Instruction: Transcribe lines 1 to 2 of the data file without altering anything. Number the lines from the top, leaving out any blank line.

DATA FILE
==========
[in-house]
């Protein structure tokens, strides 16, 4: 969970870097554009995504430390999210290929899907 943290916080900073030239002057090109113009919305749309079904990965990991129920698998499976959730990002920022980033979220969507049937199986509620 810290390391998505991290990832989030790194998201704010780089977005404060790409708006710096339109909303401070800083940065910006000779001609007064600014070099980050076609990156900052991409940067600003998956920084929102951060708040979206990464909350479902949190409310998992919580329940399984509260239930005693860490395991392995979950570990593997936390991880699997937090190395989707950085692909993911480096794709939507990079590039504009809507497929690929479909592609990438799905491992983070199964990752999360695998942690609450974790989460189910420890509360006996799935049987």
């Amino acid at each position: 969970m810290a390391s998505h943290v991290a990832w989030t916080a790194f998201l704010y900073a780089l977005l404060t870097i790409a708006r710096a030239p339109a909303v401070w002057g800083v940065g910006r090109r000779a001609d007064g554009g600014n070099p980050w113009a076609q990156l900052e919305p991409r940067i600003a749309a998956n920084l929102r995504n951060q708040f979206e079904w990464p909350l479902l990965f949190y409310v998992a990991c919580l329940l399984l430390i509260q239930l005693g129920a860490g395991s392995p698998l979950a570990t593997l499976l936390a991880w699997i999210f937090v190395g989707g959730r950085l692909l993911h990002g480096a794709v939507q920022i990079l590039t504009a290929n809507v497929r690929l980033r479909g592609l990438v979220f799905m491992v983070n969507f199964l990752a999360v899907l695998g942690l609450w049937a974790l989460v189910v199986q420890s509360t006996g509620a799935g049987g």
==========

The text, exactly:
[in-house]
């Protein structure tokens, strides 16, 4: 969970870097554009995504430390999210290929899907 943290916080900073030239002057090109113009919305749309079904990965990991129920698998499976959730990002920022980033979220969507049937199986509620 810290390391998505991290990832989030790194998201704010780089977005404060790409708006710096339109909303401070800083940065910006000779001609007064600014070099980050076609990156900052991409940067600003998956920084929102951060708040979206990464909350479902949190409310998992919580329940399984509260239930005693860490395991392995979950570990593997936390991880699997937090190395989707950085692909993911480096794709939507990079590039504009809507497929690929479909592609990438799905491992983070199964990752999360695998942690609450974790989460189910420890509360006996799935049987």